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Thread: Fullsac 1.75" Baffles vs. Stock CVO Cores "Drilled Out" on 4" Mufflers

  1. #1
    HCG Technical HCG TechnicalSenior Member JD's Avatar
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    Fullsac 1.75" Baffles vs. Stock CVO Cores "Drilled Out" on 4" Mufflers

    This is a pickup from this thread:

    http://www.harleychatgroup.com/forum...uring-Mufflers

    I've been running these "de-plugged" (otherwise stock) 4" CVO mufflers for the past few years on a early TC88 touring bike with the stock (catless) header and Andrews TW26 camshafts. The previous mufflers I had were too loud and "aggressive" sounding at speed. I really like the way these CVO mufflers look and would like to take advantage of the performance potential of a larger volume muffler.

    These CVO muffers have "the" tone for my ear. It is deep and throaty and not at all "tinny". However, with the great sound, they carried a couple of issues for my setup. First, they just seemed to have too little backpressure, especially with the cam change. At low RPMs the power I previously had was just not there (seat of the pants dyno doesn't lie). On the interstate when in the sweet spot of the cams, they did fine, but lower speeds there was a noticeable power loss. Second, at interstate speed, they were just too loud. Loud enough to overcome the road, wind, and engine noise. Without earplugs, after a day of riding, my ears were ringing. Last, I developed a popping noise between high rpm shifts that I could not resolve with new exhaust seals or carb tuning:

    http://www.harleychatgroup.com/forum...Between-Shifts

    I ordered up a set of the Fullsac 1.75" "power core" baffles with the mesh screens and packing:

    http://fullsac.com/product/2006-2017-cvo-power-core/

    The install was fairly straight forward. I took the advice of using a die grinder with carbide bit to knock off the welds holding the original baffles to the housings. This took all of 10 minutes (taking my time to ensure I didn't burn through the wall of the muffler body). The old baffles needed to be knocked out with a pipe and the new baffles needed to be knocked back in with a small sledge and block of wood. I didn't want to drill new holes in the mufflers to fasten the new baffles (to avoid rust) so I had the bright idea to JB Weld them in as it is good to 600F. Those muffler ends couldn't possibly get that hot, right? Wrong! First blast on the highway that epoxy burned off and vanished without a trace. So apparently they get hotter than 600F. No big deal, though, as the tight fit didn't allow them to move even 1mm and it doesn't appear that they ever will. If they do, the end caps will prevent them from shooting out and I can always pop in a little 1/8" stainless rivet to secure them.

    After riding for a couple hundred miles today I have a few first impressions. The tone is a bit more crisp than the CVO baffles. Very similar to stock 1-piece mufflers actually. Definitely not as loud as the modified CVO baffles. Easy now to hear the engine and tires along with the exhaust. Don't get me wrong, they aren't quiet or wimpy sounding, and certainly too much volume for someone to tailgate on the insterstate, but just not quite as loud. Probably louder than stock 1-piece muffler, which is exactly what I was after. They do have this annoying little high-pitched "chirp" overtone at certain speeds though. I'm hoping as they break in that will go away. That low rpm power associated with the CVO baffles is noticeably improved (why the 1.75" and not 2.0"+ ID Fullsac core size was selected). Best part, though, is no matter what I did I could not get it to pop in between shifts (and believe me I tried). In hindsight, I think the CVO baffle works more like a drag pipe whereas the Fullsac baffle works more like a performance baffle taking more advantage of the muffler body volume.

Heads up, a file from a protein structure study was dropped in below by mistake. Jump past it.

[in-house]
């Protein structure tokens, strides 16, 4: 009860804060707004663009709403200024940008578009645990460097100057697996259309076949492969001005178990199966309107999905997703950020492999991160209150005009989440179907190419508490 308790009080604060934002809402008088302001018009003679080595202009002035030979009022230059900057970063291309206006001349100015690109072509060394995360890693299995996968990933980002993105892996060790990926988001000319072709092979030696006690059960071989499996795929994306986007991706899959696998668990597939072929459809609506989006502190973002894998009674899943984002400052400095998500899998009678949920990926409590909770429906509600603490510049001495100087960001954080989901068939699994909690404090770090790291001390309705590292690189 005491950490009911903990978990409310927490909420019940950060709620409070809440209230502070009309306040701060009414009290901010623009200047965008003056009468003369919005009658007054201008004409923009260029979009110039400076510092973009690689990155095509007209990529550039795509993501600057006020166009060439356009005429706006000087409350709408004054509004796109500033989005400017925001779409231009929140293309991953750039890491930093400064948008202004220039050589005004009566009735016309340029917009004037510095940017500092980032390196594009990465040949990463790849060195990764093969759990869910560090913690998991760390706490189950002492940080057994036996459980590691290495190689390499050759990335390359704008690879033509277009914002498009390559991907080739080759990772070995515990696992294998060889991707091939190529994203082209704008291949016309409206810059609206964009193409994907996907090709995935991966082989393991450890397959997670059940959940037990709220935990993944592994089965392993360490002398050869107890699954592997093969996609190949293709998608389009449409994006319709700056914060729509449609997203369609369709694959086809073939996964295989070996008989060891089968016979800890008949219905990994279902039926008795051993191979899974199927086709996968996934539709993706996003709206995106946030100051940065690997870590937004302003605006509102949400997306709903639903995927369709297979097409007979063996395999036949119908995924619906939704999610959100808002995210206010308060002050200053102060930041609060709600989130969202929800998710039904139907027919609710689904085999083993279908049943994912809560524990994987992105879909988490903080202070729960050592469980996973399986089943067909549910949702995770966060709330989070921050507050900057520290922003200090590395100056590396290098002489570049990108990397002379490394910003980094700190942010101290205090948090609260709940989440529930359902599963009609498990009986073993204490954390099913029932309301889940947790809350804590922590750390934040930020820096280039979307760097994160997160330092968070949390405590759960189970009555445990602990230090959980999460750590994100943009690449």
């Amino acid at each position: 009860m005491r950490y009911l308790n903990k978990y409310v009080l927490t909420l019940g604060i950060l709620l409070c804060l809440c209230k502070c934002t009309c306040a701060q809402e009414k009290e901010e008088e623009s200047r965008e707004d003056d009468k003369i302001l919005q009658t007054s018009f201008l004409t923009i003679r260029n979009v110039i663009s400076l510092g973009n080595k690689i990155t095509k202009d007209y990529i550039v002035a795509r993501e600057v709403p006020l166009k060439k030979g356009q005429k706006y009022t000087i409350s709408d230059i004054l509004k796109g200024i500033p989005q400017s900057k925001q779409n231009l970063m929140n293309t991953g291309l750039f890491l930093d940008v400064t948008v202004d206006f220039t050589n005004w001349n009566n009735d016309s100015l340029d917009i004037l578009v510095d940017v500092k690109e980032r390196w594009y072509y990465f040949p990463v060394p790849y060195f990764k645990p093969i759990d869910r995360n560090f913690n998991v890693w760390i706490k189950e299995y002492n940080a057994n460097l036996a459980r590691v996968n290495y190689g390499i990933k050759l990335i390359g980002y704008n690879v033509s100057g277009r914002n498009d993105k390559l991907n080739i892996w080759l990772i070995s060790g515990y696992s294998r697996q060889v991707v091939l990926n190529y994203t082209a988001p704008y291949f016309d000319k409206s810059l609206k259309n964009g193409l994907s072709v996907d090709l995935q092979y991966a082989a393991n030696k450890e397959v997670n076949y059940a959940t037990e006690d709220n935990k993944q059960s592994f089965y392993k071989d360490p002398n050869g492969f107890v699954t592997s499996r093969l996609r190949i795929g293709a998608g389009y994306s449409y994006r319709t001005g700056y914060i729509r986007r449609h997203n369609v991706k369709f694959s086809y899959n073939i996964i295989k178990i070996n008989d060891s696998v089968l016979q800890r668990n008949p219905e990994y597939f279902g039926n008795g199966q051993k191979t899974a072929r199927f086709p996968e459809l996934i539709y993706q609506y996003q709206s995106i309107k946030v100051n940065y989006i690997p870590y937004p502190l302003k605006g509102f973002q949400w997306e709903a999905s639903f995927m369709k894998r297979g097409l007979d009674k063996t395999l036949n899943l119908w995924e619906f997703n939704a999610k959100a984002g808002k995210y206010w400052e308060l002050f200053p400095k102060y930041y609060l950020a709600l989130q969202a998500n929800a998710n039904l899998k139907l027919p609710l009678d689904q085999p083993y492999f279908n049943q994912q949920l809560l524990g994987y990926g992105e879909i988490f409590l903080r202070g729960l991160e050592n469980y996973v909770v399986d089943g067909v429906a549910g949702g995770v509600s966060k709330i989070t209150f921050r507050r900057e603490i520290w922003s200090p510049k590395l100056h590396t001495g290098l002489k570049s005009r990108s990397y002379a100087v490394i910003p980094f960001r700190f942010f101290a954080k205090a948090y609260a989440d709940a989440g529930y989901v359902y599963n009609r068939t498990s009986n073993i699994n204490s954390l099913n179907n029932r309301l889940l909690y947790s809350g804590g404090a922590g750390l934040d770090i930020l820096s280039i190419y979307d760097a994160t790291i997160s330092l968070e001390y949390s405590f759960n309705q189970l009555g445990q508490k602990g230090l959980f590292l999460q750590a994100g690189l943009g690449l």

Bottom line, for a catless header and all-day riding where too much volume level is a concern, the Fullsac baffles work well. If you need some additional flow (i.e. bigger engine and/or cat. header) and are ok with a higher volume level, the modified CVOs are as good as I've heard.

  2. #2
    HCG Technical HCG TechnicalSenior Member JD's Avatar
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    Here is a dyno graph from Fullsac of the 1.75" (blue) vs. 2.0" (green) vs. 2.25" (red) ID baffles. Test was done back-to-back-to-back on a 2009 Twin Cam (header without cat.). Clearly the red graph illustrates this low rpm power loss (~10%) when the baffle is "oversized". That can certainly be felt. I think this is exactly what was happening to me with the modified CVO baffles and what ultimately led me to try the 1.75" Fullsac baffles.
    Attached Images Attached Images

  3. #3
    HCG Technical HCG TechnicalSenior Member JD's Avatar
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    Well it turns out that the JB Weld isn't good to 600F and a WOT at 80mph generated enough pressure to push the right side baffle out, and as expected, travel was limited by the end cap mounting hardware. I tapped the baffle back into its position and used a different, high-temp epoxy to secure it. If that doesn't work I guess I'll have to drill the housing a and install either a bolt or rivet.

  4. #4
    HCG Technical HCG TechnicalSenior Member JD's Avatar
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    The high temp epoxy putty seems to be working well as hoped. I also put it on a bit thicker this time for added strength. Once the end cap is installed the epoxy isn't visible. Much better solution than drilling a hole in the housing for a bolt as that will quickly rust.

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